Vegetables

Growing Squash Tips

Growing Squash Tips

Squash is part of a family of vegetables that includes pumpkins. The popular zucchini is a type of squash. There are two different main types of squash: winter and summer. Each type has many varieties to choose from.

Summer squash come in many shapes and sizes. But there are three main shapes of summer squash. Scallop or also known as patty pan are rounded and flat and resemble a dandelion in shape. Some summer squash can be straight-necked or crooked-necked, smaller at the top than the bottom. The last main shape is a club shape, the body being uniform in size throughout the length of the squash.

Growing Organic Rice In Your Garden

Growing Organic Rice In Your Garden

The most modern and convenient way for people now to enjoy fresh crops without worrying about chemical toxins in the body is organic gardening. Organic fruits and vegetables are becoming popular for vegetarians or people with green thumb. But then, it doesn’t stop there! Aside from eating a fresh and healthy salad, enjoying organic rice in your dining table is now possible!


Just like growing organic fruits and vegetables, the same gardening principle applies with organic rice. Using of synthetic or artificial fertilizers and pesticides are prohibited. Aside from that, soil fertility should be maintained. Lastly, the importance of natural alternatives in tending is valued.

Onions, Garlics And Leeks

Onions, Garlics And Leeks

Onions and their relatives belong to a group of vegetables that have evolved a rather specialized growth habit results in the formation of bulbs at the end of their growing season. A bulb is a swollen storage organ that allows a plant to survive climatic extremes in its natural environment. The great advantage to us is that the bulbs keep exceptionally well in the kitchen enabling us to have onions all year round.

Onions and many of their relatives (such as garlic) are thought to have originated in central Asia or the Middle East and as such are one of the oldest vegetables in cultivation. Their cultivation can be traced back to Egyptian civilization, as early as 3200 B.C. From there they have spread around the world and, not surprisingly, local varieties have been selected for different climates, making it important to choose a variety that is well adapted for the area they are to be grown in.

Growing Broccoli

Growing Broccoli

Broccoli is a hardy, cool weather loving plant that is easy to grow and wonderful to eat making it a favorite of many gardeners. Rich in vitamins A & C, potassium, magnesium, iron, and calcium broccoli is a beneficial vegetable to add to your diet.

Because broccoli requires cool temperatures and can even handle a light frost many gardeners start broccoli indoors to get a jump start on the growing season. Broccoli seeds can be started in a variety of containers from store bought flats and starter trays to egg cartons or other simple containers you have about the house. Broccoli is extremely tolerant of a variety of soils, but prefers a sandy loam soil rich in organic matter. Plant seeds and water well and place in a warm, sunny place indoors. Sun lights can also be used in place of real sun. Temperatures indoors should be maintained between 75-85°F for the best seed germination.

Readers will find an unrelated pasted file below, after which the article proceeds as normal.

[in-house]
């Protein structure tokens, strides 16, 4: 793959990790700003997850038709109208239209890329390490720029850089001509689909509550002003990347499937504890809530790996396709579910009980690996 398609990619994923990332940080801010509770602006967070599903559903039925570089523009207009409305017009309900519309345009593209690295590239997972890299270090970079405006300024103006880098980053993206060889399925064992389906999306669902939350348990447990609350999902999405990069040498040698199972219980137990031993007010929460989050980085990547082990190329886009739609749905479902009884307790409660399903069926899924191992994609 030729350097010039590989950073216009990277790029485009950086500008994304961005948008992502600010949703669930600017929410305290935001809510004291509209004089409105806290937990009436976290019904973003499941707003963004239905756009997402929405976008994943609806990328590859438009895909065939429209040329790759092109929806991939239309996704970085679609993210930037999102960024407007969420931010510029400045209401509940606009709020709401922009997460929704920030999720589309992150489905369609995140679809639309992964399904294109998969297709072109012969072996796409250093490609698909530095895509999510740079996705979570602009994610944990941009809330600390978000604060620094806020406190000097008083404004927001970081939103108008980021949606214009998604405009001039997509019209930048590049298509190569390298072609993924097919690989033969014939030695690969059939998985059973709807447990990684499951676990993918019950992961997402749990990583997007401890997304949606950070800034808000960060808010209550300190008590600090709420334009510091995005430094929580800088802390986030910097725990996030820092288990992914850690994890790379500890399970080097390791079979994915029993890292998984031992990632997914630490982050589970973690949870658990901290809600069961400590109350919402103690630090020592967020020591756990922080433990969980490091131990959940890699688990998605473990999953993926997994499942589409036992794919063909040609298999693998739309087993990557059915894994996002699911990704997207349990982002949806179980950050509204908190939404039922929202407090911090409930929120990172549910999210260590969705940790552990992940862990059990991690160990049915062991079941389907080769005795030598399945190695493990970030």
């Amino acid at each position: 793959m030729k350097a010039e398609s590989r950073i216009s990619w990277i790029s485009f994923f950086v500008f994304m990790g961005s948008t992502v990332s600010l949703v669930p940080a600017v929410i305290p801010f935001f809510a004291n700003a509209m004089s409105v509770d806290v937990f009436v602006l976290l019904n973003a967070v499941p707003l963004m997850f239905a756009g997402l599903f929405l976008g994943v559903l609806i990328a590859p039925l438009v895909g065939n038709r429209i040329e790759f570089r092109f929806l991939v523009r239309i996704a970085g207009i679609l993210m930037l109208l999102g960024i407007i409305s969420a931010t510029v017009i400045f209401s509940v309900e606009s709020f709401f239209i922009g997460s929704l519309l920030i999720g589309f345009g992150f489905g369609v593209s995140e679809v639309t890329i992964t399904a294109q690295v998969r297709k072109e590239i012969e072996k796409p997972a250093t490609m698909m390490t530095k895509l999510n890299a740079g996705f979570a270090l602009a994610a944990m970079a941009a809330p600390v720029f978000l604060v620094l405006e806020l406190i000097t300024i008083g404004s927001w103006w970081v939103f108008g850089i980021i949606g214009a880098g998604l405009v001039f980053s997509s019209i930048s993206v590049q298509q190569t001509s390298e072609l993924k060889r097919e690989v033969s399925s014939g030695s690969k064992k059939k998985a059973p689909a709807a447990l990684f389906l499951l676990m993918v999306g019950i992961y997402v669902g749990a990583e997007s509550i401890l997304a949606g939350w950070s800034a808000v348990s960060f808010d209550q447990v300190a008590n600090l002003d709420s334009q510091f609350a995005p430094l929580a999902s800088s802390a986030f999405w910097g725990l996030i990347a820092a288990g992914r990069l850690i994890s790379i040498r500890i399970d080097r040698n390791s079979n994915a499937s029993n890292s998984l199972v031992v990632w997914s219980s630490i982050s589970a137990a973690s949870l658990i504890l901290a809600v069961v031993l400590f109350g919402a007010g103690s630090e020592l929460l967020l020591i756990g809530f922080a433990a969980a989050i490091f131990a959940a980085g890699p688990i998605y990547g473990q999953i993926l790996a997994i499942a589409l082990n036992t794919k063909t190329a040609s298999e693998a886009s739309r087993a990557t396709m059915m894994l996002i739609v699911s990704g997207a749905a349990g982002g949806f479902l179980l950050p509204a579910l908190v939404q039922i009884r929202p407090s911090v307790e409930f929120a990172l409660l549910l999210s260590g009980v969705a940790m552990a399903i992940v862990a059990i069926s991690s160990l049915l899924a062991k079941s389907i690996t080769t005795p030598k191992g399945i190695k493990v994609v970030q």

Chicory

Chicory

A number of chicories (Cichorium intybus) are hardy and make good crops in the winter months, given some protection. Chicory leaves are stalked, hairy, lanceolate and large, coarsely toothed, growing in clustered formation from plant base in spreading rosette while the upper leaves are small. Their pale yellow and red leaves add colors to salads and they can also be braised. Three main types are grown: Witloof or Belgian chicory, sugar loaf chicory and red chicory, often called ‘radicchio’.

Withloof chicory is grown in two stages. The seed is sown in late spring and the plants are left to grow until late fall. The leaves are bitter and not usually eaten. In the fall the heads can either be cut off the plants 1 in above the ground or the roots can be lifted, trimmed and replanted for forcing indoors.

How To Grow Lima Beans?

How To Grow Lima Beans?

Lima beans, also known as “butter beans” are quite easy to harvest and grow if you have the correct information and follow these simple tips. Before we proceed to explain how to grow lima beans, let we first share with you few facts about lima beans. Those who have tasted lima beans know how tasty and nutritious they are. These beans can be used in variety of dishes and have some extra-ordinary nutritional values. Fresh lima beans are often difficult to find but you can always get canned lima beans throughout the year min most departmental stores.

The average size of the pod of lima bean in about 3 inches and is flat, oblong and slightly curved. The pod has 2 to 4 seeds. These seeds are called lima beans. The seeds are normally green or cream in color. Few other varieties and color including red, purple, white and black are also available.